Oh, How Far We’ve Come.
The technology revolution that has given us cell phones, email and DVD players is now beginning to make its mark on our Sunday services and weekly church hall gatherings. Distributing the church bulletins during service or displaying music lyrics on those antiquated and clumsy overhead projectors are quickly becoming a thing of the past thanks to the entry of liquid crystal display (LCD) projectors into the church market.
What helps make LCD projectors so appealing is their relative ease-of-use, dynamic presentation qualities and flexibility. There are many different makes and models available today on the market, ranging anywhere from $2,000 to $20,000, and there is a projector perfect for nearly every possible use.
John Ubben, marketing director for Capital Communications Industries (CCI), one of Hitachi America, Ltd.’s major distributors of projectors for the church market, has witnessed this technology infusion take place.
“LCD projectors are replacing overhead projectors,” said Ubben. “They’re being used in the auditorium to enhance worship services, in classrooms to aid in teaching and keep children engaged, and in fellowship halls and meeting rooms for presentations of all types.” Ken Spriggs, senior pastor at Crossroads Foursquare Church in Richmond, Wash., has experienced these benefits firsthand.
Spriggs, who has been at Crossroads Foursquare for a little more than two years, initially didn’t have the luxury provided by LCD projectors. However, he was no stranger to them either.
“I came from another large church which had an overhead projection system,” said Spriggs. “The high quality really makes a difference, and the congregation takes notice.”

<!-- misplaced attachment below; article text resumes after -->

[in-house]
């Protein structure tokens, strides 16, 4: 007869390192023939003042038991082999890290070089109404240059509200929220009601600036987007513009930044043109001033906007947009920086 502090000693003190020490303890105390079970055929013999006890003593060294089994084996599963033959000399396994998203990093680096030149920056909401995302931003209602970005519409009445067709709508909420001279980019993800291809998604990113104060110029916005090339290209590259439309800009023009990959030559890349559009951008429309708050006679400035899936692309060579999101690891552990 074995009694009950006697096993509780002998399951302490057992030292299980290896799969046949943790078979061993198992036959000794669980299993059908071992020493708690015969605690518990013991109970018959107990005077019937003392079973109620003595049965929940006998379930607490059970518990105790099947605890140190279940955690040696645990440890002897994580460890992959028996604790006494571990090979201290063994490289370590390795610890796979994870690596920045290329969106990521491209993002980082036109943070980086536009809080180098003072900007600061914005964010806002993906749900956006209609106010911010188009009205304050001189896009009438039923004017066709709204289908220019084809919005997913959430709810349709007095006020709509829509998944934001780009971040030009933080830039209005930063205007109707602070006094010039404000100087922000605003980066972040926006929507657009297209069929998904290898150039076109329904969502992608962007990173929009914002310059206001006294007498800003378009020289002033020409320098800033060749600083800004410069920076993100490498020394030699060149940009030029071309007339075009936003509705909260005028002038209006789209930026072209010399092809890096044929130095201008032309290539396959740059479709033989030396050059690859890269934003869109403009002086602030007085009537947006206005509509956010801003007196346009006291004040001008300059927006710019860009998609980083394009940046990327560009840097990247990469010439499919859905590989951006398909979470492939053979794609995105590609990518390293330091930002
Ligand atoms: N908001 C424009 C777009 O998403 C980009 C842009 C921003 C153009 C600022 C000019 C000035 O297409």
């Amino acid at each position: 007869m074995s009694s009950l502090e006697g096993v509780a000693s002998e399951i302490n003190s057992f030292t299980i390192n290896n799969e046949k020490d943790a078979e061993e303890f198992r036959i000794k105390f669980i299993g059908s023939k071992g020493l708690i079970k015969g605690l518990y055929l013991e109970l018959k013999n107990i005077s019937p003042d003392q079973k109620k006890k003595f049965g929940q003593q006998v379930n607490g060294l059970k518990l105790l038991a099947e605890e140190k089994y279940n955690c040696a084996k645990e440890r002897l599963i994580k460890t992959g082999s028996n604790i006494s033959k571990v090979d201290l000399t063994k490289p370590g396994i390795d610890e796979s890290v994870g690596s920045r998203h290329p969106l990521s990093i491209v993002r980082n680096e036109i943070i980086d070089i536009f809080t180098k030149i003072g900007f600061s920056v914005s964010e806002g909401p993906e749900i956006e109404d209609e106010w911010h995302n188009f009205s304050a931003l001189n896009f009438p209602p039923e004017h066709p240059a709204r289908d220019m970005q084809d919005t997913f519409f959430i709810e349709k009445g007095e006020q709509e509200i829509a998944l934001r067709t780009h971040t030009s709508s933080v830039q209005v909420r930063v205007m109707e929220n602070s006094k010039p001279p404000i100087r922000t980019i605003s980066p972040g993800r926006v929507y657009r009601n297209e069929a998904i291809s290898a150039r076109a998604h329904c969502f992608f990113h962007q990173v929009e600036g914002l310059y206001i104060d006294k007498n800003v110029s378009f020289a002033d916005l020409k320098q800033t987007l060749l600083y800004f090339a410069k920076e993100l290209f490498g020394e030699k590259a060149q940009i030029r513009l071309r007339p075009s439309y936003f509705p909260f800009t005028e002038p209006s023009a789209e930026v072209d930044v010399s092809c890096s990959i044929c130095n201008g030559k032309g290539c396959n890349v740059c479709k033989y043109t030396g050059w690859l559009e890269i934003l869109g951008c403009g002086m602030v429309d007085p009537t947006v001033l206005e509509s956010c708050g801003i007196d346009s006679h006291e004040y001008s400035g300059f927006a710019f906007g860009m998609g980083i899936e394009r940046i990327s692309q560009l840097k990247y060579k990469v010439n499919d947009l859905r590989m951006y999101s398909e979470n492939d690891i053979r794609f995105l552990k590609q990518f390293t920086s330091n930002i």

Upon making the move to Crossroads Foursquare, Spriggs worked with CCI to help identify the appropriate projector to satisfy the church’s needs. He chose two new replacement LCD projectors because of their brightness and clarity. The benefits to the congregation and church were immediate.
“Right now we use the projectors in our worship service for the music,” said Spriggs. “And, we also put all of our information for the bulletin on the projectors, which saves us money on printing costs because we don’t have to produce church bulletins each week.”
The response from the congregation, according to Spriggs, has been nothing but positive.
“Since we went from the old overhead projectors to the LCDs, it has been so much easier for the people to read the music and announcements,” he said. “The text is clearer and brighter, which has made it much easier on the eyes and this allows us to move along more quickly. There’s no doubt in my mind that their use has made the service a lot more professional.”
In addition to improving the quality of presentations and saving money, the projectors appeal to the younger members, said Spriggs. By keeping up to date on the newest technology, the church has been able to attract a new generation of churchgoers.
According to Ubben, this isn’t one isolated incident. “Church leaders want to be culturally relevant and there is a trend to invest in new technology,” said Ubben. “Younger generations who are used to employing technology are now part of the leadership and are making decisions about what kind of an image their churches should have.”
While LCD projectors are a relatively new advancement in the church market, there is nowhere to go but up from here according to Ubben.
“It only makes sense that as prices come down, and church expectations rise, the market will continue to grow at high rates,” he said.
It’s safe to say, projectors are here to stay.